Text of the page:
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Computation, Volume 7, Issue 3 (September 2019)

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Open AccessArticle
Modeling and Analysis of Autonomous Agents’ Decisions in Learning to Cross a Cellular Automaton-Based Highway
Computation 2019, 7(3), 53; https://doi.org/10.3390/computation7030053 - 18 Sep 2019
Viewed by 224
Abstract
For a better understanding of the nature of complex systems modeling, computer simulations and the analysis of the resulting data are major tools which can be applied. In this paper, we study a statistical modeling problem of data coming from a simulation model [...] Read more.
For a better understanding of the nature of complex systems modeling, computer simulations and the analysis of the resulting data are major tools which can be applied. In this paper, we study a statistical modeling problem of data coming from a simulation model that investigates the correctness of autonomous agents’ decisions in learning to cross a cellular automaton-based highway. The goal is a better understanding of cognitive agents’ performance in learning to cross a cellular automaton-based highway with different traffic density. We investigate the effects of parameters’ values of the simulation model (e.g., knowledge base transfer, car creation probability, agents’ fear and desire to cross the highway) and their interactions on cognitive agents’ decisions (i.e., correct crossing decisions, incorrect crossing decisions, correct waiting decisions, and incorrect waiting decisions). We firstly utilize canonical correlation analysis (CCA) to see if all the considered parameters’ values and decision types are significantly statistically correlated, so that no considered dependent variables or independent variables (i.e., decision types and configuration parameters, respectively) can be omitted from the simulation model in potential future studies. After CCA, we then use the regression tree method to explore the effects of model configuration parameters’ values on the agents’ decisions. In particular, we focus on the discussion of the effects of the knowledge base transfer, which is a key factor in the investigation on how accumulated knowledge/information about the agents’ performance in one traffic environment affects the agents’ learning outcomes in another traffic environment. This factor affects the cognitive agents’ decision-making abilities in a major way in a new traffic environment where the cognitive agents start learning from existing accumulated knowledge/information about their performance in an environment with different traffic density. The obtained results provide us with a better understanding of how cognitive agents learn to cross the highway, i.e., how the knowledge base transfer as a factor affects the experimental outcomes. Furthermore, the proposed methodology can become useful in modeling and analyzing data coming from other computer simulation models and can provide an approach for better understanding a factor or treatment effect. Full article
(This article belongs to the Section Computational Engineering)
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Open AccessArticle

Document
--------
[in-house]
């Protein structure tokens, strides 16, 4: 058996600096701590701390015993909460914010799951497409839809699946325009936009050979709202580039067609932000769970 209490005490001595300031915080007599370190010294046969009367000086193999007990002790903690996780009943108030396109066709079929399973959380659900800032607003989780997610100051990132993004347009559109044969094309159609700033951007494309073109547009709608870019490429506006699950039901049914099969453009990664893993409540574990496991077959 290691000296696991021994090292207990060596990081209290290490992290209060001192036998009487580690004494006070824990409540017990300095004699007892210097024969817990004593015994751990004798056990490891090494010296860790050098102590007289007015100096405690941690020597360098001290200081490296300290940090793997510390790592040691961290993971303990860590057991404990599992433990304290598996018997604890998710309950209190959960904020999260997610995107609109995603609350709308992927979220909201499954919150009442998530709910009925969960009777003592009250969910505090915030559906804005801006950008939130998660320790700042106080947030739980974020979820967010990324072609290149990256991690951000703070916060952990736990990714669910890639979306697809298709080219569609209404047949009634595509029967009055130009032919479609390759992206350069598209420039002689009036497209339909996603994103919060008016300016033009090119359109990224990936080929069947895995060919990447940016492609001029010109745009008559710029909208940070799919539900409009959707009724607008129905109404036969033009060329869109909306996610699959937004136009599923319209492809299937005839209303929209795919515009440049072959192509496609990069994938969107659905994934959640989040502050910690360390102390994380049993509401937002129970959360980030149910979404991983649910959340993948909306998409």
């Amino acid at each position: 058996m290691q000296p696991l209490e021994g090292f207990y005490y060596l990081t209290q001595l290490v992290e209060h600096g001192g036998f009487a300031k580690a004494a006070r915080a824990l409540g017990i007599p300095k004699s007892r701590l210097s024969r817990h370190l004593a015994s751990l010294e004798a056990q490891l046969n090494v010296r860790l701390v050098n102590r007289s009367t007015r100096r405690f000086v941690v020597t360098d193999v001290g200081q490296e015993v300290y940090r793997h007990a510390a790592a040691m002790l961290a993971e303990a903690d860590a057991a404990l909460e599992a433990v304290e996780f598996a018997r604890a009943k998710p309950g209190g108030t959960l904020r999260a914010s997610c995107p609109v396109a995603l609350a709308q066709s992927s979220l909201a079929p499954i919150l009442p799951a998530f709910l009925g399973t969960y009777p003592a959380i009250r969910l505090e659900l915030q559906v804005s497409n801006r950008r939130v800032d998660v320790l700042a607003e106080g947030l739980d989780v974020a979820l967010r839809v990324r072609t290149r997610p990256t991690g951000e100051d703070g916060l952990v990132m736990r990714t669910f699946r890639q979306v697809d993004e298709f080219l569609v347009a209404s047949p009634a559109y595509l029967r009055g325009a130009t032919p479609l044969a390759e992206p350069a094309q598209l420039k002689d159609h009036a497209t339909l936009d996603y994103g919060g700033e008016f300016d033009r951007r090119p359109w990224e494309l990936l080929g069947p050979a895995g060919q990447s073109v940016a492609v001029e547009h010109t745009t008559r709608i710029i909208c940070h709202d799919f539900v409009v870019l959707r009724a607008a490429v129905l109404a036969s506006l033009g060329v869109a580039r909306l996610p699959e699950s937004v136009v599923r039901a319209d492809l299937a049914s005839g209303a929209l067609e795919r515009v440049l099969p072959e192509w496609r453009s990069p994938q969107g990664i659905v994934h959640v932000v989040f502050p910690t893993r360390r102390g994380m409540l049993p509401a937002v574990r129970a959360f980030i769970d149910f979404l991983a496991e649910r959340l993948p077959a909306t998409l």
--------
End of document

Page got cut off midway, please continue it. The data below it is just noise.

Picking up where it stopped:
Chemical-Reactivity Properties, Drug Likeness, and Bioactivity Scores of Seragamides A–F Anticancer Marine Peptides: Conceptual Density Functional Theory Viewpoint
Computation 2019, 7(3), 52; https://doi.org/10.3390/computation7030052 - 14 Sep 2019
Viewed by 211
Abstract
A methodology based on concepts that arose from Density Functional Theory (CDFT) was chosen for the calculation of global and local reactivity descriptors of the Seragamide family of marine anticancer peptides. Determination of active sites for the molecules was achieved by resorting to [...] Read more.
A methodology based on concepts that arose from Density Functional Theory (CDFT) was chosen for the calculation of global and local reactivity descriptors of the Seragamide family of marine anticancer peptides. Determination of active sites for the molecules was achieved by resorting to some descriptors within Molecular Electron Density Theory (MEDT) such as Fukui functions. The pKas of the six studied peptides were established using a proposed relationship between this property and calculated chemical hardness. The drug likenesses and bioactivity properties of the peptides considered in this study were obtained by resorting to a homology model by comparison with the bioactivity of related molecules in their interaction with different receptors. With the object of analyzing the concept of drug repurposing, a study of potential AGE-inhibition abilities of Seragamides peptides was pursued by comparison with well-known drugs that are already available as pharmaceuticals. Full article
(This article belongs to the Special Issue New Advances in Density Functional Theory and Its Application)
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Open AccessArticle
Computing Spatiotemporal Accessibility to Urban Opportunities: A Reliable Space-Time Prism Approach in Uncertain Urban Networks
Computation 2019, 7(3), 51; https://doi.org/10.3390/computation7030051 - 10 Sep 2019
Viewed by 242
Abstract
Space-time prism (STP) is a comprehensive and powerful model for computing accessibility to urban opportunities. Despite other types of accessibility measures, STP models capture spatial and temporal dimensions in a unified framework. Classical STPs assume that travel time in street networks is a [...] Read more.